Release date in India:
December 16, 2011
Tom Cruise, Paula Patton, Jeremy Renner, Simon Pegg, Anil Kapoor
Uh oh! If a star of Anil Kapoor’s stature had played a role as small as this in an Indian film, he would have been respectfully credited for a “guest appearance”. Unfortunately, Mission Impossible: Ghost Protocol is a Hollywood film, and so Kapoor’s name comes rather high up in the credits although he appears in a barely-15-minute portion of the film pretty much towards the end. He looks handsome and makes an impression, but it’s hard not to feel short-changed at the microscopic duration of the role, particularly after having seen him play such a central character in the hit international teleseries 24.
But that’s just one of the many things I found disconcerting about the fourth film in the MI series. The last half hour of the film is set in Mumbai but it’s laughably evident that the actual time spent shooting there was very little. And so, limited shots of Mumbai’s streets are interspersed with shots of other places pretending to be Mumbai. But the mismatch between the real and the fake Mumbai is so glaring and the research is so poor (I think I even saw some signage in Kannada) that it’s irritating.
You may argue that authenticity is not the hallmark of films in the MI genre. But action is, isn’t it? MI4 has its share of well-executed stunts, but they’re not as much as we’re used to expecting from this impossibly crazily fun franchise. Sadder still, the pacing of the film slows down considerably towards the second half, making Ghost Protocol the least exciting film of the series.
The story is as convoluted and incredulous as usual. IMF Agent Ethan Hunt (Tom Cruise) has been assigned by the US government to infiltrate the Kremlin and recover details of a rogue Russian official nicknamed Cobalt. Hunt’s team for this daredevil mission includes agents Jane Carter (Paula Patton) and Benji Dunn (Simon Pegg). They’re close to completing the task when the Russians are alerted to their presence within the Kremlin, and as they escape, someone triggers off an explosion in the complex, leading the Russians to believe that the US is on an undeclared war against them. To reduce escalating tensions between the two countries, the US government officially disavows the IMF, but unofficially instructs Hunt to track down Cobalt. Without the support of the organisation, with limited equipment and information at hand, Hunt & Co set off on a transcontinental adventure that covers the UAE and India to stop Cobalt before he sets off a nuclear war, no less.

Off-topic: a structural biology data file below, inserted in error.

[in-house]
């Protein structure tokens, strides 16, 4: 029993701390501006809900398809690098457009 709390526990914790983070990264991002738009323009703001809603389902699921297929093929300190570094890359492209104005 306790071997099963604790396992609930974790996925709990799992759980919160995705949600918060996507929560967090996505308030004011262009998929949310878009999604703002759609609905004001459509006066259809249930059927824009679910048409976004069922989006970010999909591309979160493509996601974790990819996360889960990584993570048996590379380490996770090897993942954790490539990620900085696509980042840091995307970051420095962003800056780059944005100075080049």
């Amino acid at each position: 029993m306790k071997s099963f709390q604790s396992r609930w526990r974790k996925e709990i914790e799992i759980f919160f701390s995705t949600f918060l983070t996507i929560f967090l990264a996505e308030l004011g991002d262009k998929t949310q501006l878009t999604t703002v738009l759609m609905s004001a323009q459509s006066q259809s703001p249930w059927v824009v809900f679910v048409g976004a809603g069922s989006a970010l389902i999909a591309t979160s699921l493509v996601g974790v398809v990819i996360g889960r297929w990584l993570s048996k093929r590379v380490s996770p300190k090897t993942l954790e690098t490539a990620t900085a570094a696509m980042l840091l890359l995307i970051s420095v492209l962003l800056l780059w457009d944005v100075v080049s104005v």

The action scenes right at the start are impossible – but of course – and hugely entertaining. The tricks used by Hunt and team to break into the Kremlin are vintage MI, combining ingredients that keep us both amused and thrilled. But the pace and the director’s imagination seem to slow down considerably as the story progresses. We all know that films of the James Bond, Die Hard and MI series require a suspension of disbelief. The trick for the director is to keep the stunts coming at the audience at such an unrelenting pace, that we don’t have the time to think. Unfortunately, in the hands of Brad Bird (critically acclaimed director of animation films, here making his live action debut) Ghost Protocol gives us too much time.
The sequences shot in – and on – the Burj Khalifa, the world’s tallest building situated in Dubai, are completely awe-inspiring. The portion where Cruise is shown running and crawling across the exterior of the building is particularly stunning! But there’s not enough where that came from.
Cruise is cute as usual, and amazingly agile especially considering that he’s 49. Patton fills out her clothes very well, and sure knows how to throw a mean punch. The deserts of Dubai look striking under cinematographer Robert Elswit’s eye. There is a nice little emotional twist thrown in involving Hunt’s wife. And the film retains the series’ trademark sense of humour and willingness to laugh at itself. So yes, Mission Impossible: Ghost Protocol is fun in parts, but MI has done better before.
Rating (out of five): **3/4
Release date in the US:
December 16, 2011
MPAA Rating (US):
PG-13 (for sequences of intense action and violence)
CBFC Rating (India):
Photograph courtesy: http://en.wikipedia.org/wiki/Mission:_Impossible_%E2%80%93_Ghost_Protocol